TILH is handling import and export cargo from Veracruz and Lázaro Cárdenas, which is conveyed by truck and rail. The initial intermodal capacity of the facility is about 200,000 TEUs, but can be expanded through phases to a capacity above 1 million TEU. In its current setting, the terminal provides 4 rail sidings of 600 meters directly connected to the rail network of two of Mexico's largest railways; Kansas City Southern de México (KCSM) and Ferrosur, placing it in an unique competitive position (Ferromex has also a line nearby). One of the key advantages of the facility is its direct connectivity to both the Pacific and Atlantic maritime ranges where HPH operates port terminals (see Figure 2). Veracruz (through KCSM and Ferrosur) on the Atlantic side is about 500 km away while Lázaro Cárdenas (through KCSM) and Manzanillo (through Ferromex) on the Pacific side are about 600 km away. This distance is at the threshold of commercial competitiveness for rail services. However, since TILH is owned by HPH, it competes with some of the intermodal terminals of KCSM and Ferrosur, implying a level of reluctance from the rail carriers to service TILH.

mexico_hinterland.pdf

 Figure 2: Mexican Container Port Traffic and Rail Lines

The main value propositions of the facility are:

  • Modal shift (to rail). Like many developing economies, the share of trucking for inland distribution in Mexico is very high, which is linked with congestion, energy consumption, air pollution and delays. The expectation is that the inland port will favor a modal shift of a share of the cargo bound to Mexico City to rail, thus improving cargo capacity (rail economies of scale) and the use of a more energy efficient mode.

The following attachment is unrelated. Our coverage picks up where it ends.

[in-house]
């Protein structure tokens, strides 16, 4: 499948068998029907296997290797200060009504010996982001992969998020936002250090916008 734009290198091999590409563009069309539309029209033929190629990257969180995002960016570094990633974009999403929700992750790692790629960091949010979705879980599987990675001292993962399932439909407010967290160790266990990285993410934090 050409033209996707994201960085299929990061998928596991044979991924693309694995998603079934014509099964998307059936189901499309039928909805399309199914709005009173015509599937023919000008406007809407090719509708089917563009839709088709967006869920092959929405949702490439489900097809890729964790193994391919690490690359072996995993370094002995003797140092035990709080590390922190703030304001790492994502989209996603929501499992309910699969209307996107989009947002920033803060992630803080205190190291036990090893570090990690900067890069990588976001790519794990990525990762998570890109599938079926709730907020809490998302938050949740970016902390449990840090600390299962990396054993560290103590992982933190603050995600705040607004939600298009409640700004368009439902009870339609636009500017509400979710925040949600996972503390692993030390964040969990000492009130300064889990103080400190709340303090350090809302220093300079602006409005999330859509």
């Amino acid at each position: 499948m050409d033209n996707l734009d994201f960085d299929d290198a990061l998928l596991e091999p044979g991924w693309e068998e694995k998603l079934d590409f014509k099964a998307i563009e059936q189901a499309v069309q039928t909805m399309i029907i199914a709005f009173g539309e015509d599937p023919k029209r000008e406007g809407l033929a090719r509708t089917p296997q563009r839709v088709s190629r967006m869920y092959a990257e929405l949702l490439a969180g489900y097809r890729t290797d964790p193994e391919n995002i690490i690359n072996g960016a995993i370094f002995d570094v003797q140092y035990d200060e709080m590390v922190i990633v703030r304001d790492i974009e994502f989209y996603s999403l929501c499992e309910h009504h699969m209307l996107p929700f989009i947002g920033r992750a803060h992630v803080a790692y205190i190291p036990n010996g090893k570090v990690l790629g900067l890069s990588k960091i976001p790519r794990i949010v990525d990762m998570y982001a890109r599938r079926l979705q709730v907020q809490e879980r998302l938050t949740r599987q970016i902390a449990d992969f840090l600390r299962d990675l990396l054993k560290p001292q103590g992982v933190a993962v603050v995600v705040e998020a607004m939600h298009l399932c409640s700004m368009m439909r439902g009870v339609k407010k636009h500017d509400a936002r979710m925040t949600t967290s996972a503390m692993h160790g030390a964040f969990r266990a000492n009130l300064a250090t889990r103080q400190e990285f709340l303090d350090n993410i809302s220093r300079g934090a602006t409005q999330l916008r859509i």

• Custom clearance and dwell time. Importers have the option, through bounded deliveries, of having the custom clearance deferred to the inland port instead of at the gateway port. This can lower inspection costs as well as delays. Inland terminals have abundant storage space and can also offer convenient dwell time. This implies that they can partially act as a warehouse for their customers since a container at the inland port can be considered as part of the inventory of a nearby distribution center. 
  • Load center. As a facility integrated to the maritime ports it is linked to, TILH acts as a deconsolidation (for imports) and consolidation (for exports) center. This can be effective to attract and retain customers as well as improving the quality of the transport service since the HPH port terminals and TILH are one functional transport chain. In addition to the inland accessibility from Mexican ports on the Atlantic and Pacific sides, TILH has the potential to become a load center for the NAFTA trade. Its access to the Lázaro Cárdenas - Laredo - Kansas City corridor offers a strategic commercial opportunity.